Limits...
DengueME: A Tool for the Modeling and Simulation of Dengue Spatiotemporal Dynamics †

View Article: PubMed Central - PubMed

ABSTRACT

The prevention and control of dengue are great public health challenges for many countries, particularly since 2015, as other arboviruses have been observed to interact significantly with dengue virus. Different approaches and methodologies have been proposed and discussed by the research community. An important tool widely used is modeling and simulation, which help us to understand epidemic dynamics and create scenarios to support planning and decision making processes. With this aim, we proposed and developed DengueME, a collaborative open source platform to simulate dengue disease and its vector’s dynamics. It supports compartmental and individual-based models, implemented over a GIS database, that represent Aedes aegypti population dynamics, human demography, human mobility, urban landscape and dengue transmission mediated by human and mosquito encounters. A user-friendly graphical interface was developed to facilitate model configuration and data input, and a library of models was developed to support teaching-learning activities. DengueME was applied in study cases and evaluated by specialists. Other improvements will be made in future work, to enhance its extensibility and usability.

No MeSH data available.


Related in: MedlinePlus

Sensitivity analysis using DengueME: (a) sensitivity of the predicted epidemic curve to variations in the biting rate parameter and; (b) recovery rate parameter. The Y-axis is the proportion infected in the human population. The black dashed line is the model output with default values (as used by Nishiura (2006) [106]).
© Copyright Policy
Related In: Results  -  Collection

License
getmorefigures.php?uid=PMC5036753&req=5

ijerph-13-00920-f007: Sensitivity analysis using DengueME: (a) sensitivity of the predicted epidemic curve to variations in the biting rate parameter and; (b) recovery rate parameter. The Y-axis is the proportion infected in the human population. The black dashed line is the model output with default values (as used by Nishiura (2006) [106]).

Mentions: file containing the values of parameters for each simulation step. This was done using the interface of Dengue VDE. Then, using the software R (Version 3.3.0) [107], graphics were created to visualize the sensitivity of the epidemic curve to these parameters (Figure 7). It is clear that the epidemic curve is more sensitive to variations in biting rate than in recovery rate. In the future, additional features (e.g., automated execution of batch simulations using value ranges for the parameters) will be developed to help users with sensitivity analyses.


DengueME: A Tool for the Modeling and Simulation of Dengue Spatiotemporal Dynamics †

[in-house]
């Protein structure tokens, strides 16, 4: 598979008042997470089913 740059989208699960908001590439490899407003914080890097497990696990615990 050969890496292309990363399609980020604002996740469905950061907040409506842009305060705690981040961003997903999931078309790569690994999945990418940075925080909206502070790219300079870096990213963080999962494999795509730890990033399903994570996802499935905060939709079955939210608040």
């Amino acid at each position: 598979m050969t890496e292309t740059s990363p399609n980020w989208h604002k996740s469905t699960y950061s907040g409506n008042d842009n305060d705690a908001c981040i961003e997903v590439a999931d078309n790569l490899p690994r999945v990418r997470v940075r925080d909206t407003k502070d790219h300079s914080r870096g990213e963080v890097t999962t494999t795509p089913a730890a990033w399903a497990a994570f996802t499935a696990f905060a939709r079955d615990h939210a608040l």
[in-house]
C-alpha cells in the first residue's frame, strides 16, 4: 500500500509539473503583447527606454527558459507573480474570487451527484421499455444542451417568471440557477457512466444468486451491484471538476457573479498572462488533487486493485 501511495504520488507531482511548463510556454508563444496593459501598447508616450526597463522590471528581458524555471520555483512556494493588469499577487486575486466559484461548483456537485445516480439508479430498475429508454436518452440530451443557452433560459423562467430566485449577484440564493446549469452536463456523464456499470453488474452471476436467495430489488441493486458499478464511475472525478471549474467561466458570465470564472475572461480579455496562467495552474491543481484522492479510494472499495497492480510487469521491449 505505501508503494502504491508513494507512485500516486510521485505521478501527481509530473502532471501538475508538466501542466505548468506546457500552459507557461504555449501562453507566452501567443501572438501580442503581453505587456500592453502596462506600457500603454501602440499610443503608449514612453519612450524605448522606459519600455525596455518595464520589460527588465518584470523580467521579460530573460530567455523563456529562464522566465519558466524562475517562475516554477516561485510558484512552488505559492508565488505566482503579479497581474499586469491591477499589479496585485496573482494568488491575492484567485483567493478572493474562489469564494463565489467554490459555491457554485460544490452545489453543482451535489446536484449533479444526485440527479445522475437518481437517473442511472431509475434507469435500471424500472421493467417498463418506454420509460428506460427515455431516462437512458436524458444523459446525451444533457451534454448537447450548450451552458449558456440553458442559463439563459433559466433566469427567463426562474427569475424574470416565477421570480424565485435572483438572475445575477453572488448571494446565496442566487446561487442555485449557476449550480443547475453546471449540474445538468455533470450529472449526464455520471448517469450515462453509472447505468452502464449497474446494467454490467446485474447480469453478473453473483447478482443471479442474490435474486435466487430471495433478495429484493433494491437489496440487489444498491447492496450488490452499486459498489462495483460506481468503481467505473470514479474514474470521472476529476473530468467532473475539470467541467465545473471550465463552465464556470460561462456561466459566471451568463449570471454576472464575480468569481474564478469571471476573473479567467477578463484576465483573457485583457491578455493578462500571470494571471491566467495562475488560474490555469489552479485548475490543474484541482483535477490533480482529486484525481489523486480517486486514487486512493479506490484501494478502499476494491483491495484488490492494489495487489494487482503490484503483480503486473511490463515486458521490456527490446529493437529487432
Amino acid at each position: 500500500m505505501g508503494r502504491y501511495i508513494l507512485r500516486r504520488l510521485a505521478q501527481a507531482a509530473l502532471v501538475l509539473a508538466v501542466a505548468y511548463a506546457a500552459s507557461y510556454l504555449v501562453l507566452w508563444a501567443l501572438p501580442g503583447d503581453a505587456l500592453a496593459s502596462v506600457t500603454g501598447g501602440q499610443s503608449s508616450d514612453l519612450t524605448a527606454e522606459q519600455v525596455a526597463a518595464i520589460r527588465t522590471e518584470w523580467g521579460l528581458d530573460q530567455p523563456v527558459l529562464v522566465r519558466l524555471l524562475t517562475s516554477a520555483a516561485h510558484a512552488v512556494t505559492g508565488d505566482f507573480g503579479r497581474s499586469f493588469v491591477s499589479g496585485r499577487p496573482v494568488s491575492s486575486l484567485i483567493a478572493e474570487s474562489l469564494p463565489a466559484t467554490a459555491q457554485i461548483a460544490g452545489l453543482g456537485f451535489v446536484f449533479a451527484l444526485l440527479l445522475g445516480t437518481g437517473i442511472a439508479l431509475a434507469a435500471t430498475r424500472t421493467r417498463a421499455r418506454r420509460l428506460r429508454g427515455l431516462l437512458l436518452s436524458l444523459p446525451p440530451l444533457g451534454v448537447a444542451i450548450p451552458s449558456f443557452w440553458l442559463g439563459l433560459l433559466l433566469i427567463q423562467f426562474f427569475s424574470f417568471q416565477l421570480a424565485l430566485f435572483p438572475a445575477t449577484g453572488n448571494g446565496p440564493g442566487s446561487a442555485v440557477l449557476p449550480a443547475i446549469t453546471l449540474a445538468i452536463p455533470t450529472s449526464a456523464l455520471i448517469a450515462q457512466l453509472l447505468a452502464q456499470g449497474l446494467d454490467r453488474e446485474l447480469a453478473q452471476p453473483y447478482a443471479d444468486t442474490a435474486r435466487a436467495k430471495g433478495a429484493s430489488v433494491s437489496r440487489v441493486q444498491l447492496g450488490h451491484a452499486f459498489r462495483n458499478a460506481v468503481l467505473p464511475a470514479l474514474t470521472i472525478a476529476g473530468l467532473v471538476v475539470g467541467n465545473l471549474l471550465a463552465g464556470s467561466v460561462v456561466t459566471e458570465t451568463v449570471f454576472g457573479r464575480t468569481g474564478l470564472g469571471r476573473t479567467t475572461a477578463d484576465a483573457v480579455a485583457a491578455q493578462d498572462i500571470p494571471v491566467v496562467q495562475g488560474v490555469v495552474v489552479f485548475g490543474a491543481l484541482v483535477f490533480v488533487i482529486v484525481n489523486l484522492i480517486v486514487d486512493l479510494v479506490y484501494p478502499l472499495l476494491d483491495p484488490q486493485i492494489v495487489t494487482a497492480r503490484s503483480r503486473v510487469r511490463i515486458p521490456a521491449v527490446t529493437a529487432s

Sensitivity analysis using DengueME: (a) sensitivity of the predicted epidemic curve to variations in the biting rate parameter and; (b) recovery rate parameter. The Y-axis is the proportion infected in the human population. The black dashed line is the model output with default values (as used by Nishiura (2006) [106]).
© Copyright Policy
Related In: Results  -  Collection

License
Show All Figures
getmorefigures.php?uid=PMC5036753&req=5

ijerph-13-00920-f007: Sensitivity analysis using DengueME: (a) sensitivity of the predicted epidemic curve to variations in the biting rate parameter and; (b) recovery rate parameter. The Y-axis is the proportion infected in the human population. The black dashed line is the model output with default values (as used by Nishiura (2006) [106]).
Mentions: file containing the values of parameters for each simulation step. This was done using the interface of Dengue VDE. Then, using the software R (Version 3.3.0) [107], graphics were created to visualize the sensitivity of the epidemic curve to these parameters (Figure 7). It is clear that the epidemic curve is more sensitive to variations in biting rate than in recovery rate. In the future, additional features (e.g., automated execution of batch simulations using value ranges for the parameters) will be developed to help users with sensitivity analyses.

View Article: PubMed Central - PubMed

ABSTRACT

The prevention and control of dengue are great public health challenges for many countries, particularly since 2015, as other arboviruses have been observed to interact significantly with dengue virus. Different approaches and methodologies have been proposed and discussed by the research community. An important tool widely used is modeling and simulation, which help us to understand epidemic dynamics and create scenarios to support planning and decision making processes. With this aim, we proposed and developed DengueME, a collaborative open source platform to simulate dengue disease and its vector’s dynamics. It supports compartmental and individual-based models, implemented over a GIS database, that represent Aedes aegypti population dynamics, human demography, human mobility, urban landscape and dengue transmission mediated by human and mosquito encounters. A user-friendly graphical interface was developed to facilitate model configuration and data input, and a library of models was developed to support teaching-learning activities. DengueME was applied in study cases and evaluated by specialists. Other improvements will be made in future work, to enhance its extensibility and usability.

No MeSH data available.


Related in: MedlinePlus